A Farewell to Arms, by Ernest Hemingway

In A Farewell to Arms, by Ernest Hemingway, the novel concerns itself primarily with Hemingway’s philosophy of life: unordered and random. There is no God to watch over man, to dictate codes of morality, or to ensure justice. Hemingways hero must accept his place as something insignificant, yet continue to fight endlessly against the meaninglessness of life. The universe is indifferent to man’s plight. In the book, this indifference is best exemplified by the war — an ultimately futile struggle of man against man and the death of Catherine Barkley someone good and pure.

She did not die due to her sins, but merely because life is short, unfair, and unorderly. The Hemingway hero must first accept many things, the first of which is a disbelief in God, faith was a cheap way of falsely instilling order upon existence. This is why the priest falls short of everything and the reason behind his constant teasing, he held no true power. Because there is no God, there are no universal moral codes, no abstract values such as “justice” or “glory,” and certainly no need for moral conventions. The hero rejects these, but imposes order upon his life through personal values-integrity, dignity, and courage.

If people bring so much courage to this world the world has to kill them to break them, so of course it kills them. The world breaks every one and afterward many are strong at the broken places. But those it will not break it kills. It kills the very good and gentle and the very brave impartially. If youre none of these you can be sure it will kill you too but there will be no special hurry. (Hemingway 249) Such a person must accept the finality of death, knowing himself to be caught in a meaningless existence. The true hero can hold this meaninglessness in his mind while simultaneously creating meaning and order through life.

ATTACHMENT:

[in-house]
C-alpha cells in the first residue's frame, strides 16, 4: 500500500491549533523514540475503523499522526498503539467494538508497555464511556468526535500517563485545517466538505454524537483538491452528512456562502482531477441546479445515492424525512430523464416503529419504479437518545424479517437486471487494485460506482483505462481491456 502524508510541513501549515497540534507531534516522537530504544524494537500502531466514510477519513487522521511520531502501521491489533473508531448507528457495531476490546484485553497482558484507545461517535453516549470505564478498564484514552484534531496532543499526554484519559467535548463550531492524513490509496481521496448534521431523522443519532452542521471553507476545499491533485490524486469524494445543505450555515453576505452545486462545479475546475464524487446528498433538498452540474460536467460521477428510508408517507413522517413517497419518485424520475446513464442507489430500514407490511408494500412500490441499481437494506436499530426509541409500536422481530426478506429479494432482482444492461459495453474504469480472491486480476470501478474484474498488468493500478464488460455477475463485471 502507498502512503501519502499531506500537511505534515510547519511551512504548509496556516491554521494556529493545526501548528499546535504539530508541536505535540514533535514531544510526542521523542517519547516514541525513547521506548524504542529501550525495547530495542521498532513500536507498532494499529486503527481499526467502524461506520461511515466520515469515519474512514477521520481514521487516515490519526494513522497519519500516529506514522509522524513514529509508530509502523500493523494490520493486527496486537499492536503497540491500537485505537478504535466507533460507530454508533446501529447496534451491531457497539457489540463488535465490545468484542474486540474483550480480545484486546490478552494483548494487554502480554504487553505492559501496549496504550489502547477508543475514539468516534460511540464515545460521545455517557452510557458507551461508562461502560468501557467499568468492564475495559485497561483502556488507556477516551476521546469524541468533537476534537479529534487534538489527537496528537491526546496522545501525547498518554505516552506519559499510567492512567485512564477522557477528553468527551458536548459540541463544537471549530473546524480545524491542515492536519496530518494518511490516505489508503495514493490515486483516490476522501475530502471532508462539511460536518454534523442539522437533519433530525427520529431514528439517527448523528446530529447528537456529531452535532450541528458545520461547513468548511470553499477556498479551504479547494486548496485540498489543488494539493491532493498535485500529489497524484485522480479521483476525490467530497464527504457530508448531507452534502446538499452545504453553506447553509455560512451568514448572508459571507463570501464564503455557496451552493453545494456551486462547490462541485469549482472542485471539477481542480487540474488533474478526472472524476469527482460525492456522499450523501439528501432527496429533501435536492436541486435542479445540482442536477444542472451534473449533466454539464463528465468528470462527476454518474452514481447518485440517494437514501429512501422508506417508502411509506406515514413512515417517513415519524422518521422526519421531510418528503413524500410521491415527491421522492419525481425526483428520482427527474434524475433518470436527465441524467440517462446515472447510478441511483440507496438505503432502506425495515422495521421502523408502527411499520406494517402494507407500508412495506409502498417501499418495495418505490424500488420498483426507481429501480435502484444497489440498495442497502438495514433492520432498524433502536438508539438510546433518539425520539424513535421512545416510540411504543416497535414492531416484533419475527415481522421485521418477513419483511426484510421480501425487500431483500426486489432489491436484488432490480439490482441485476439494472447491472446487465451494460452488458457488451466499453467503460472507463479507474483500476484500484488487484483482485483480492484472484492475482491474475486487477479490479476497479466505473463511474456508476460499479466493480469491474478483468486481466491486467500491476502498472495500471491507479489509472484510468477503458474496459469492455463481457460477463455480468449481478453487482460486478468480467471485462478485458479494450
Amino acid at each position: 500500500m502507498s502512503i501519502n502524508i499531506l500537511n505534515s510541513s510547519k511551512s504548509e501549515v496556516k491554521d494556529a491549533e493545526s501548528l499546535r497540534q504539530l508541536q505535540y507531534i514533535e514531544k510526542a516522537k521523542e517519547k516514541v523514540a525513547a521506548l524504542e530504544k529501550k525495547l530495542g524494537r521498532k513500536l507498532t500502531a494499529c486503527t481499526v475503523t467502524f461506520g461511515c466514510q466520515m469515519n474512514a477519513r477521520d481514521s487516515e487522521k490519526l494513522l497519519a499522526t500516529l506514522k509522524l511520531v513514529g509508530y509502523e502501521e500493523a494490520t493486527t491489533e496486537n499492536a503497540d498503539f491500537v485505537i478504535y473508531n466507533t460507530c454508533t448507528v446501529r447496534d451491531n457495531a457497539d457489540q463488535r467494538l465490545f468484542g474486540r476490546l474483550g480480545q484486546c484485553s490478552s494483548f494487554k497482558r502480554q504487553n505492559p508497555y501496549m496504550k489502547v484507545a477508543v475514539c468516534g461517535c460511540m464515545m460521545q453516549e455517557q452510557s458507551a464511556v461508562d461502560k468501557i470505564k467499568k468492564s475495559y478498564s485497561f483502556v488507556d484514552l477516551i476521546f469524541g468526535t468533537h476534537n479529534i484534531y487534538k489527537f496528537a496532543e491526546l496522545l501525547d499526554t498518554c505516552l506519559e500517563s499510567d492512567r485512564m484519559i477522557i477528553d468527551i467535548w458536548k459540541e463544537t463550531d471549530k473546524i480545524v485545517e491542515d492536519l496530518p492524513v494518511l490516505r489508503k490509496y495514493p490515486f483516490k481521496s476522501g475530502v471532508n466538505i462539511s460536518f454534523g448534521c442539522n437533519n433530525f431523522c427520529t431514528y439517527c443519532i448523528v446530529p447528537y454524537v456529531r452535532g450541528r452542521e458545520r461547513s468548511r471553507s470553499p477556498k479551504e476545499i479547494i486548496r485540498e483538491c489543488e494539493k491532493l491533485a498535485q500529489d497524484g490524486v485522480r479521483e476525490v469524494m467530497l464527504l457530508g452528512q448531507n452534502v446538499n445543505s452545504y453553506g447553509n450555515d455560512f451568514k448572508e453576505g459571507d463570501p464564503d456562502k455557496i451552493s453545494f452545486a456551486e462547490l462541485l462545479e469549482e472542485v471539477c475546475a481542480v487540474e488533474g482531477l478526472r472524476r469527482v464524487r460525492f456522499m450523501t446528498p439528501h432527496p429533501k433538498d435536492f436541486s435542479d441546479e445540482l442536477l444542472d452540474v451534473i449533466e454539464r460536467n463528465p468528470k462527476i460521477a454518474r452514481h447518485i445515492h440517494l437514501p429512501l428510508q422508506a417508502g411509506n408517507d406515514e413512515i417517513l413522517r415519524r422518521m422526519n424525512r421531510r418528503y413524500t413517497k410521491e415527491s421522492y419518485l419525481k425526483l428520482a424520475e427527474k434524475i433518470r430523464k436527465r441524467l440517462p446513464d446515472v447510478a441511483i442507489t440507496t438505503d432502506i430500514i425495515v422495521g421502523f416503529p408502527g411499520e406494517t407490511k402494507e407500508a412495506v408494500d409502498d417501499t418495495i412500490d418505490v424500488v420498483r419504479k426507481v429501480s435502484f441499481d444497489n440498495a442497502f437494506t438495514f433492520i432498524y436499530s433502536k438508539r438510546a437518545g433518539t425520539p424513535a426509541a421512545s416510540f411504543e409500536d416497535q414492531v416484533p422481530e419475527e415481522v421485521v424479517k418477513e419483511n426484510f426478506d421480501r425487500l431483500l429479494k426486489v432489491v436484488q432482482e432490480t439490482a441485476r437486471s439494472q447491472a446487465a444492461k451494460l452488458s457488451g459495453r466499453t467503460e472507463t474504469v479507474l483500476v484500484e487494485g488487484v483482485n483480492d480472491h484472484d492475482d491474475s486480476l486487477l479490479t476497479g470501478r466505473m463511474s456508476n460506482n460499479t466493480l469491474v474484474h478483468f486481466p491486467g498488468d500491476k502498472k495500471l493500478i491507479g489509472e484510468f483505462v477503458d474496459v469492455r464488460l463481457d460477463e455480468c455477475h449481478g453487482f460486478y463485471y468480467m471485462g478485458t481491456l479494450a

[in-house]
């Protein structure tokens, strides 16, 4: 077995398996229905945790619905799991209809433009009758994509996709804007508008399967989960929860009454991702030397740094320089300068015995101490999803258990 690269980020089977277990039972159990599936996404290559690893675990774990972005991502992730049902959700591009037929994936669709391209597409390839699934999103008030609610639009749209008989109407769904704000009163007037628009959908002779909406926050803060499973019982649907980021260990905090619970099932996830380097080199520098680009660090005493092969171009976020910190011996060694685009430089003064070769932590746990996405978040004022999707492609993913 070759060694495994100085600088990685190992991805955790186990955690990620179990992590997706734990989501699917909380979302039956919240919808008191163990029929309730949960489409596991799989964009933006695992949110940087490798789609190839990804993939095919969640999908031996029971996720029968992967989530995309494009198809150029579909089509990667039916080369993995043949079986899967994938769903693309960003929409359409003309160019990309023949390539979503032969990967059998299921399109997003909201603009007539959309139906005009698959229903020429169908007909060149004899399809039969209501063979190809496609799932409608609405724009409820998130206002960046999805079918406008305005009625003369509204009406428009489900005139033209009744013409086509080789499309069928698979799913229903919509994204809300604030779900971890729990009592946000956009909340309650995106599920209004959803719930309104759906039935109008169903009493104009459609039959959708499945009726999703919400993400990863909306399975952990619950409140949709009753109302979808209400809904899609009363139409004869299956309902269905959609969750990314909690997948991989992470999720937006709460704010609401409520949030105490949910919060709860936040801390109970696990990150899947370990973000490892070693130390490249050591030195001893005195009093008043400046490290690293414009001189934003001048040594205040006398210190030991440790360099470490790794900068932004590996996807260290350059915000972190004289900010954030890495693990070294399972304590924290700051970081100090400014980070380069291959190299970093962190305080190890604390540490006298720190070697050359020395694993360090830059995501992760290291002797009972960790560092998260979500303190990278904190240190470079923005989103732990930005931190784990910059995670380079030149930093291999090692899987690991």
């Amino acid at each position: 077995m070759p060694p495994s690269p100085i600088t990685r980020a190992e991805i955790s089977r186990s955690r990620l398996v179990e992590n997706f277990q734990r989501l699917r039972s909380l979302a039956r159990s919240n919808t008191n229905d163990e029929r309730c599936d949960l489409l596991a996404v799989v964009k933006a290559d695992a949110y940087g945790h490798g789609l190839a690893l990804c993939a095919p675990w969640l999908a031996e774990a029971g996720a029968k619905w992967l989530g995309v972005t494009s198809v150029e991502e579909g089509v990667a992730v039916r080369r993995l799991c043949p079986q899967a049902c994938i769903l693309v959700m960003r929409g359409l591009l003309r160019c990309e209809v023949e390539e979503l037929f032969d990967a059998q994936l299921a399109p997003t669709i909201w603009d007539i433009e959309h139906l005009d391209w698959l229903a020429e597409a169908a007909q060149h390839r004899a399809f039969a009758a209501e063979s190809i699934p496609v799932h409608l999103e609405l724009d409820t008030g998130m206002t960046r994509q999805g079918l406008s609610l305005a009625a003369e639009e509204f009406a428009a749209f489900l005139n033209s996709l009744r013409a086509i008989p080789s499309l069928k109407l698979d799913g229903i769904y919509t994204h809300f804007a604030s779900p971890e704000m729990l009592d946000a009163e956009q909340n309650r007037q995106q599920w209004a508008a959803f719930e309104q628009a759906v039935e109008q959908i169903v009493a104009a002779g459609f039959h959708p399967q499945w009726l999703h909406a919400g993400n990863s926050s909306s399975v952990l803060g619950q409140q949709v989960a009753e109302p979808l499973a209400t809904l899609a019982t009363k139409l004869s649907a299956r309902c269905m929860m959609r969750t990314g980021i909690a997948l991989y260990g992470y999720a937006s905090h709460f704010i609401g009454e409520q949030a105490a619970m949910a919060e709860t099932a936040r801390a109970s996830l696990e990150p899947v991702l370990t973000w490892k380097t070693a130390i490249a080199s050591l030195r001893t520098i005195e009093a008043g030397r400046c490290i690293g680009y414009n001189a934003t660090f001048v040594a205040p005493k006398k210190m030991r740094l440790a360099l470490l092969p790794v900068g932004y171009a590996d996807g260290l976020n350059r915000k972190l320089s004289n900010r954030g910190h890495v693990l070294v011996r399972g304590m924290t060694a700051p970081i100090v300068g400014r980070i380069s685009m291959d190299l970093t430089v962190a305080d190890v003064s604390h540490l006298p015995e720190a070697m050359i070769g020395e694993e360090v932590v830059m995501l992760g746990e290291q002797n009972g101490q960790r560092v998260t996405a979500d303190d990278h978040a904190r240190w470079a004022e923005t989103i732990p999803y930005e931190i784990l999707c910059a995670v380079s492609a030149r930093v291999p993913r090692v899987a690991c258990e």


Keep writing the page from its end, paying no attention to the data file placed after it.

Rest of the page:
He does this first by seeking a worthy adversary to struggle against, the war. He endures the pains of life without complaint, knowing them to be a part of life. Having conflicts with it besides seeing there to be no point in continuing on with the war Henry leaves, thinking he has escaped the insanity and death that it brings. With Catherines death we realize that there is insanity and unfairness everywhere, no morals, no happy ending. Catherine was guilty of nothing but living in a world devoid of a meaning, a world unordered. In the end, there is no victory which awaits the hero — winning the struggle is impossible.

Henry’s fights the meaningless of life through his love affair with Catherine, among many other things. Fate and the unordered world challenge that love and win in the end by taking the life of Catherine and the newborn, but Henry’s struggle is a heroic one. Heroism and manliness, no matter how unimportant and uninfluential, is something that Hemingway promoted. Life is spontaneous and random, it has no final point, but you need order and structure and heroism. Catherine dies to prove a running theme throughout the book, life is short, random, and meaningless unless you put meaning to it. Hemingway stresses to live life to the fullest.

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